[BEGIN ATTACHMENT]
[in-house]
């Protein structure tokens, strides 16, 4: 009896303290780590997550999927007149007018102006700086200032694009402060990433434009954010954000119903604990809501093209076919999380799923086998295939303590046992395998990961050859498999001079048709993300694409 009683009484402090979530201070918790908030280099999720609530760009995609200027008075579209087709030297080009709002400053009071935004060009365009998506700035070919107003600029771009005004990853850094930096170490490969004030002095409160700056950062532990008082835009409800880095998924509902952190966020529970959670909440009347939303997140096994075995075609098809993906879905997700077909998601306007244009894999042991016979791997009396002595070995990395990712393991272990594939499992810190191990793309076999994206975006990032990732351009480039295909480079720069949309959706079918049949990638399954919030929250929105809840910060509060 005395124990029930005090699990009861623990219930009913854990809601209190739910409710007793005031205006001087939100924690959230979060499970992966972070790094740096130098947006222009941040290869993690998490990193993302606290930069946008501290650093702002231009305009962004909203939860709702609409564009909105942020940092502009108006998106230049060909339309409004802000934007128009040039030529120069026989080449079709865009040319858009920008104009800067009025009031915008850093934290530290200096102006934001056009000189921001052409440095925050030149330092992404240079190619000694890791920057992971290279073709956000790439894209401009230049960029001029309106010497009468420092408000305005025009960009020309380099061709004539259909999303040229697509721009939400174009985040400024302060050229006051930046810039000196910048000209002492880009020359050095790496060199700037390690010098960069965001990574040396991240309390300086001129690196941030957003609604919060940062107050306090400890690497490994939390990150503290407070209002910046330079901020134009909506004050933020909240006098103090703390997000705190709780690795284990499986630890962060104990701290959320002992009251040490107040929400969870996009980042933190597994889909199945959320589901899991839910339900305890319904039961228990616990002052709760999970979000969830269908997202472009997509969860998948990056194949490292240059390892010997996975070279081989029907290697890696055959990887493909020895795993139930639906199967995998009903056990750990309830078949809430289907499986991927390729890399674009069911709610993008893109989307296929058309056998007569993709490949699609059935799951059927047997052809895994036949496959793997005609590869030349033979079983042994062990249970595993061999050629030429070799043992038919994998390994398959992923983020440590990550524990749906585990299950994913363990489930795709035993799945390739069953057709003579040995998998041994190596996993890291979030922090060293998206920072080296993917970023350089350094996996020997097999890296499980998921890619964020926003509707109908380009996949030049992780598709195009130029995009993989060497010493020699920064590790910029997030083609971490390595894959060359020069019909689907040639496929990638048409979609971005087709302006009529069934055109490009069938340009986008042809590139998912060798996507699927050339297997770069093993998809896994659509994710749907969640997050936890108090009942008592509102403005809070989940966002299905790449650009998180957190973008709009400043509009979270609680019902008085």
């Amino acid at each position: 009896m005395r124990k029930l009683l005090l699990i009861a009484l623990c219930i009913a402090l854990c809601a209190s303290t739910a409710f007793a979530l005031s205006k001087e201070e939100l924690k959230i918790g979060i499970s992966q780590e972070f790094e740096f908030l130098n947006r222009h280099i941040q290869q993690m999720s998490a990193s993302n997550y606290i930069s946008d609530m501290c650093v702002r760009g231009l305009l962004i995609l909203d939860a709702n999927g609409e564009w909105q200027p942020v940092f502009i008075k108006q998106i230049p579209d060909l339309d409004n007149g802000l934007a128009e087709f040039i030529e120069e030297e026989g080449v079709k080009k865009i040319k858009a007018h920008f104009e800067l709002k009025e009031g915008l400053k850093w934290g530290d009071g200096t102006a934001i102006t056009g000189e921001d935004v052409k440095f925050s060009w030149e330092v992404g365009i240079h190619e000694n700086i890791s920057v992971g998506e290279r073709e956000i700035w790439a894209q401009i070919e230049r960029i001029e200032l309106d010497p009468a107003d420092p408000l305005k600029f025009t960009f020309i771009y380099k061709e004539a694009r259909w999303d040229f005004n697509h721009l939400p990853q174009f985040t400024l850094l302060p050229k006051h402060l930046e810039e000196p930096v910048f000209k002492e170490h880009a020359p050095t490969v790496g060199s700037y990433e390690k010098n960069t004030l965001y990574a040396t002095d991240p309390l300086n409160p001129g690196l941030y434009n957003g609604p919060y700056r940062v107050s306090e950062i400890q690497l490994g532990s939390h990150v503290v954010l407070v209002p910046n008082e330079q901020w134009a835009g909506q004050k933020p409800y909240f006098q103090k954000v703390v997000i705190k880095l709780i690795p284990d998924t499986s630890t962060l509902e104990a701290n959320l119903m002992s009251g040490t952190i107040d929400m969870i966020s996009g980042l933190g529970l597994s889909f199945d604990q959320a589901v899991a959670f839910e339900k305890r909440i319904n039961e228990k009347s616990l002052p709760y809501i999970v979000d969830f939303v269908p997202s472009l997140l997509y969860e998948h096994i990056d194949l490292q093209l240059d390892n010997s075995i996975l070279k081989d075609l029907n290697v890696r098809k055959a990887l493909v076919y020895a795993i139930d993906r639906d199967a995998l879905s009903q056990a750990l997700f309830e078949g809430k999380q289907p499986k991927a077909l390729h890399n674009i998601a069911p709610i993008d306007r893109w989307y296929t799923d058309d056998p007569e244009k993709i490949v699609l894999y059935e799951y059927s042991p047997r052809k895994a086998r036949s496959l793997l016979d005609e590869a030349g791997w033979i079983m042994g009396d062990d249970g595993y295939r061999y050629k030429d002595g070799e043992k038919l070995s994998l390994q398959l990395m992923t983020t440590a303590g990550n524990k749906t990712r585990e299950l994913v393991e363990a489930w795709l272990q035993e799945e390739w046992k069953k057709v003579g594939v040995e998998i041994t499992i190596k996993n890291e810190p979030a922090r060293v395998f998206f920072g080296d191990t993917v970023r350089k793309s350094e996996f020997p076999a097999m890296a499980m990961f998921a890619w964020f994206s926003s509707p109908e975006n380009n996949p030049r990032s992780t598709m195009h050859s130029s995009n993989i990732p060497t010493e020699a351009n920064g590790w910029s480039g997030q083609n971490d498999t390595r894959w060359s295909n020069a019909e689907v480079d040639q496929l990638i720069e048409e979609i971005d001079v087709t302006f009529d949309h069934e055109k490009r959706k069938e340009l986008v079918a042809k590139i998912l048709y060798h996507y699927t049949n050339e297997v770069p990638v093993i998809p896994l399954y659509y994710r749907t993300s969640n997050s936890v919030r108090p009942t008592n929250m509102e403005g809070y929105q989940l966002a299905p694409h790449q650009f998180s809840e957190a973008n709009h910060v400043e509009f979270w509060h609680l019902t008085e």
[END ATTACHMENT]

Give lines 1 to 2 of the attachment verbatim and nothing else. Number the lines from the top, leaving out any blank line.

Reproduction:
[in-house]
């Protein structure tokens, strides 16, 4: 009896303290780590997550999927007149007018102006700086200032694009402060990433434009954010954000119903604990809501093209076919999380799923086998295939303590046992395998990961050859498999001079048709993300694409 009683009484402090979530201070918790908030280099999720609530760009995609200027008075579209087709030297080009709002400053009071935004060009365009998506700035070919107003600029771009005004990853850094930096170490490969004030002095409160700056950062532990008082835009409800880095998924509902952190966020529970959670909440009347939303997140096994075995075609098809993906879905997700077909998601306007244009894999042991016979791997009396002595070995990395990712393991272990594939499992810190191990793309076999994206975006990032990732351009480039295909480079720069949309959706079918049949990638399954919030929250929105809840910060509060 005395124990029930005090699990009861623990219930009913854990809601209190739910409710007793005031205006001087939100924690959230979060499970992966972070790094740096130098947006222009941040290869993690998490990193993302606290930069946008501290650093702002231009305009962004909203939860709702609409564009909105942020940092502009108006998106230049060909339309409004802000934007128009040039030529120069026989080449079709865009040319858009920008104009800067009025009031915008850093934290530290200096102006934001056009000189921001052409440095925050030149330092992404240079190619000694890791920057992971290279073709956000790439894209401009230049960029001029309106010497009468420092408000305005025009960009020309380099061709004539259909999303040229697509721009939400174009985040400024302060050229006051930046810039000196910048000209002492880009020359050095790496060199700037390690010098960069965001990574040396991240309390300086001129690196941030957003609604919060940062107050306090400890690497490994939390990150503290407070209002910046330079901020134009909506004050933020909240006098103090703390997000705190709780690795284990499986630890962060104990701290959320002992009251040490107040929400969870996009980042933190597994889909199945959320589901899991839910339900305890319904039961228990616990002052709760999970979000969830269908997202472009997509969860998948990056194949490292240059390892010997996975070279081989029907290697890696055959990887493909020895795993139930639906199967995998009903056990750990309830078949809430289907499986991927390729890399674009069911709610993008893109989307296929058309056998007569993709490949699609059935799951059927047997052809895994036949496959793997005609590869030349033979079983042994062990249970595993061999050629030429070799043992038919994998390994398959992923983020440590990550524990749906585990299950994913363990489930795709035993799945390739069953057709003579040995998998041994190596996993890291979030922090060293998206920072080296993917970023350089350094996996020997097999890296499980998921890619964020926003509707109908380009996949030049992780598709195009130029995009993989060497010493020699920064590790910029997030083609971490390595894959060359020069019909689907040639496929990638048409979609971005087709302006009529069934055109490009069938340009986008042809590139998912060798996507699927050339297997770069093993998809896994659509994710749907969640997050936890108090009942008592509102403005809070989940966002299905790449650009998180957190973008709009400043509009979270609680019902008085």